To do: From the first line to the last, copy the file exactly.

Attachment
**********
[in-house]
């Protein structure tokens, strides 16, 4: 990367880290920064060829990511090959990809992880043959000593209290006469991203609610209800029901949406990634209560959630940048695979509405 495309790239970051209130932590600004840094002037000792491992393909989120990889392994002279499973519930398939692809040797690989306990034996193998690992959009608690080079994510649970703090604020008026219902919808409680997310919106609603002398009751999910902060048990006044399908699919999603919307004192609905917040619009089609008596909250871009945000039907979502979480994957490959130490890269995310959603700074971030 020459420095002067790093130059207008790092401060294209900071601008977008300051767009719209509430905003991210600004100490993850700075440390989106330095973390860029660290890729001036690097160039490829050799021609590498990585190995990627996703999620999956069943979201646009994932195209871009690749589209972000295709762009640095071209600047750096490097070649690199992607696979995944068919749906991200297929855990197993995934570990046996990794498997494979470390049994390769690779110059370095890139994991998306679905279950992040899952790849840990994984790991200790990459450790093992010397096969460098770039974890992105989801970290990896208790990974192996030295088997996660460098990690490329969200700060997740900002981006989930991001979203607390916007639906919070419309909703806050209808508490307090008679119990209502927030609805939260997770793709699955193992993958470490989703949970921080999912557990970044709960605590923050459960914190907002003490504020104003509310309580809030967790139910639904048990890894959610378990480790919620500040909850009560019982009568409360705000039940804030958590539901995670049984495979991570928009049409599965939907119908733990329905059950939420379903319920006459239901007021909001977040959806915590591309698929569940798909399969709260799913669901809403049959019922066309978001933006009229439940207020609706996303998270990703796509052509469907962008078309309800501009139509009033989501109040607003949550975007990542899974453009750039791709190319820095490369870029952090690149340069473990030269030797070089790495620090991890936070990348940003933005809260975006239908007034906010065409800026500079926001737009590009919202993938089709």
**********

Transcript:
[in-house]
């Protein structure tokens, strides 16, 4: 990367880290920064060829990511090959990809992880043959000593209290006469991203609610209800029901949406990634209560959630940048695979509405 495309790239970051209130932590600004840094002037000792491992393909989120990889392994002279499973519930398939692809040797690989306990034996193998690992959009608690080079994510649970703090604020008026219902919808409680997310919106609603002398009751999910902060048990006044399908699919999603919307004192609905917040619009089609008596909250871009945000039907979502979480994957490959130490890269995310959603700074971030 020459420095002067790093130059207008790092401060294209900071601008977008300051767009719209509430905003991210600004100490993850700075440390989106330095973390860029660290890729001036690097160039490829050799021609590498990585190995990627996703999620999956069943979201646009994932195209871009690749589209972000295709762009640095071209600047750096490097070649690199992607696979995944068919749906991200297929855990197993995934570990046996990794498997494979470390049994390769690779110059370095890139994991998306679905279950992040899952790849840990994984790991200790990459450790093992010397096969460098770039974890992105989801970290990896208790990974192996030295088997996660460098990690490329969200700060997740900002981006989930991001979203607390916007639906919070419309909703806050209808508490307090008679119990209502927030609805939260997770793709699955193992993958470490989703949970921080999912557990970044709960605590923050459960914190907002003490504020104003509310309580809030967790139910639904048990890894959610378990480790919620500040909850009560019982009568409360705000039940804030958590539901995670049984495979991570928009049409599965939907119908733990329905059950939420379903319920006459239901007021909001977040959806915590591309698929569940798909399969709260799913669901809403049959019922066309978001933006009229439940207020609706996303998270990703796509052509469907962008078309309800501009139509009033989501109040607003949550975007990542899974453009750039791709190319820095490369870029952090690149340069473990030269030797070089790495620090991890936070990348940003933005809260975006239908007034906010065409800026500079926001737009590009919202993938089709």